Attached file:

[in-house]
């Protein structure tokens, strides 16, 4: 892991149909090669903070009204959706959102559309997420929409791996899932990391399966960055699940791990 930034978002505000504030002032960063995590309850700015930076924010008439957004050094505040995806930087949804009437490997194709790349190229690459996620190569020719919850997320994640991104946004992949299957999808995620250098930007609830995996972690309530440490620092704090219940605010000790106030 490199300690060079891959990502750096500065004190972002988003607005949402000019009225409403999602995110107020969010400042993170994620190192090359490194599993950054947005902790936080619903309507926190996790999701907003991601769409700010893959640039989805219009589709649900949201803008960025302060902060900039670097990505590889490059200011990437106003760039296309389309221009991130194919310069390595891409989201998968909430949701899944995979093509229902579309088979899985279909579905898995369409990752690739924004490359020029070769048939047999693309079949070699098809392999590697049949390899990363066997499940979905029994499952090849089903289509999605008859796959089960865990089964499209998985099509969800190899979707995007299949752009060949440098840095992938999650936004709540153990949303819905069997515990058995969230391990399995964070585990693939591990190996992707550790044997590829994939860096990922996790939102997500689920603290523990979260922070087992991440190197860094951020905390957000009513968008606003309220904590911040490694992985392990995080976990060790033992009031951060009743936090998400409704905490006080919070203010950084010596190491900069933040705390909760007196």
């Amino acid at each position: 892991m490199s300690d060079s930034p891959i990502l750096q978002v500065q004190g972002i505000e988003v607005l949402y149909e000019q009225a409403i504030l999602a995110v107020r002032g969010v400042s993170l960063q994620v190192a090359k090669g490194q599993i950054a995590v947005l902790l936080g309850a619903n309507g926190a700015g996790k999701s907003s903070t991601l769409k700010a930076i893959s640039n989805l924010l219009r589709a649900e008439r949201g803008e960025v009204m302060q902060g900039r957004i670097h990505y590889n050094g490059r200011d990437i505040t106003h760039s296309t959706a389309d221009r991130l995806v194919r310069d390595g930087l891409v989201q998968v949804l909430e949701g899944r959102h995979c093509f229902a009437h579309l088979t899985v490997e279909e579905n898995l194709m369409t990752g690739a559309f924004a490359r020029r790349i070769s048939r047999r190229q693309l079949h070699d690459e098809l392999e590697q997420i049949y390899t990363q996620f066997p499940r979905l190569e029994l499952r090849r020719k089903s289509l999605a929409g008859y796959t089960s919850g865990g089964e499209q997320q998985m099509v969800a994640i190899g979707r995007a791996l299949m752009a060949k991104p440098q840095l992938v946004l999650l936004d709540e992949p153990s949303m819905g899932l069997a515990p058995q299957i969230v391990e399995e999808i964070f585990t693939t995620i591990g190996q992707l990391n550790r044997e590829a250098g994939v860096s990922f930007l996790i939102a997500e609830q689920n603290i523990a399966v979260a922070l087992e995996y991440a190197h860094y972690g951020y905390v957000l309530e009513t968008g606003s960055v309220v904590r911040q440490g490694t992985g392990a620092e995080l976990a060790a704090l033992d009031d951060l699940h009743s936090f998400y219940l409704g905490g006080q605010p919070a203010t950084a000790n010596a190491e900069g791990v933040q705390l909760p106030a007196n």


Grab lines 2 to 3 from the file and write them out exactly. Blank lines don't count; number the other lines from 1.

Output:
């Protein structure tokens, strides 16, 4: 892991149909090669903070009204959706959102559309997420929409791996899932990391399966960055699940791990 930034978002505000504030002032960063995590309850700015930076924010008439957004050094505040995806930087949804009437490997194709790349190229690459996620190569020719919850997320994640991104946004992949299957999808995620250098930007609830995996972690309530440490620092704090219940605010000790106030 490199300690060079891959990502750096500065004190972002988003607005949402000019009225409403999602995110107020969010400042993170994620190192090359490194599993950054947005902790936080619903309507926190996790999701907003991601769409700010893959640039989805219009589709649900949201803008960025302060902060900039670097990505590889490059200011990437106003760039296309389309221009991130194919310069390595891409989201998968909430949701899944995979093509229902579309088979899985279909579905898995369409990752690739924004490359020029070769048939047999693309079949070699098809392999590697049949390899990363066997499940979905029994499952090849089903289509999605008859796959089960865990089964499209998985099509969800190899979707995007299949752009060949440098840095992938999650936004709540153990949303819905069997515990058995969230391990399995964070585990693939591990190996992707550790044997590829994939860096990922996790939102997500689920603290523990979260922070087992991440190197860094951020905390957000009513968008606003309220904590911040490694992985392990995080976990060790033992009031951060009743936090998400409704905490006080919070203010950084010596190491900069933040705390909760007196």
């Amino acid at each position: 892991m490199s300690d060079s930034p891959i990502l750096q978002v500065q004190g972002i505000e988003v607005l949402y149909e000019q009225a409403i504030l999602a995110v107020r002032g969010v400042s993170l960063q994620v190192a090359k090669g490194q599993i950054a995590v947005l902790l936080g309850a619903n309507g926190a700015g996790k999701s907003s903070t991601l769409k700010a930076i893959s640039n989805l924010l219009r589709a649900e008439r949201g803008e960025v009204m302060q902060g900039r957004i670097h990505y590889n050094g490059r200011d990437i505040t106003h760039s296309t959706a389309d221009r991130l995806v194919r310069d390595g930087l891409v989201q998968v949804l909430e949701g899944r959102h995979c093509f229902a009437h579309l088979t899985v490997e279909e579905n898995l194709m369409t990752g690739a559309f924004a490359r020029r790349i070769s048939r047999r190229q693309l079949h070699d690459e098809l392999e590697q997420i049949y390899t990363q996620f066997p499940r979905l190569e029994l499952r090849r020719k089903s289509l999605a929409g008859y796959t089960s919850g865990g089964e499209q997320q998985m099509v969800a994640i190899g979707r995007a791996l299949m752009a060949k991104p440098q840095l992938v946004l999650l936004d709540e992949p153990s949303m819905g899932l069997a515990p058995q299957i969230v391990e399995e999808i964070f585990t693939t995620i591990g190996q992707l990391n550790r044997e590829a250098g994939v860096s990922f930007l996790i939102a997500e609830q689920n603290i523990a399966v979260a922070l087992e995996y991440a190197h860094y972690g951020y905390v957000l309530e009513t968008g606003s960055v309220v904590r911040q440490g490694t992985g392990a620092e995080l976990a060790a704090l033992d009031d951060l699940h009743s936090f998400y219940l409704g905490g006080q605010p919070a203010t950084a000790n010596a190491e900069g791990v933040q705390l909760p106030a007196n």